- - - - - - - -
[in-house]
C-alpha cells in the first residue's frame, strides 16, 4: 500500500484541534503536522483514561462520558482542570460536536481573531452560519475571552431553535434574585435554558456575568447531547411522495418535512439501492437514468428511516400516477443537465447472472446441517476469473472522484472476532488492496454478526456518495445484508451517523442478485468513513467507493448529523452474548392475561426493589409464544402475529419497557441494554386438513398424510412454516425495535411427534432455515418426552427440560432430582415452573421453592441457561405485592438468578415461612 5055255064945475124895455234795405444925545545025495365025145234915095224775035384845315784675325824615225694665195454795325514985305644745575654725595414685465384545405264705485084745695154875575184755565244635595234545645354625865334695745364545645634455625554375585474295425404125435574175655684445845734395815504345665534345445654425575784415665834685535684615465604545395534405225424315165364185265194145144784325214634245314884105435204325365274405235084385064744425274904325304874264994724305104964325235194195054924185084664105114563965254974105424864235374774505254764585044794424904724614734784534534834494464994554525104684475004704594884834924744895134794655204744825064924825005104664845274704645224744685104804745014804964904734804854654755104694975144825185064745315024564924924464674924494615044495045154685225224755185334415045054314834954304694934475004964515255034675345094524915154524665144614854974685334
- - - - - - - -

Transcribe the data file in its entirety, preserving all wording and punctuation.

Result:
[in-house]
C-alpha cells in the first residue's frame, strides 16, 4: 500500500484541534503536522483514561462520558482542570460536536481573531452560519475571552431553535434574585435554558456575568447531547411522495418535512439501492437514468428511516400516477443537465447472472446441517476469473472522484472476532488492496454478526456518495445484508451517523442478485468513513467507493448529523452474548392475561426493589409464544402475529419497557441494554386438513398424510412454516425495535411427534432455515418426552427440560432430582415452573421453592441457561405485592438468578415461612 5055255064945475124895455234795405444925545545025495365025145234915095224775035384845315784675325824615225694665195454795325514985305644745575654725595414685465384545405264705485084745695154875575184755565244635595234545645354625865334695745364545645634455625554375585474295425404125435574175655684445845734395815504345665534345445654425575784415665834685535684615465604545395534405225424315165364185265194145144784325214634245314884105435204325365274405235084385064744425274904325304874264994724305104964325235194195054924185084664105114563965254974105424864235374774505254764585044794424904724614734784534534834494464994554525104684475004704594884834924744895134794655204744825064924825005104664845274704645224744685104804745014804964904734804854654755104694975144825185064745315024564924924464674924494615044495045154685225224755185334415045054314834954304694934475004964515255034675345094524915154524665144614854974685334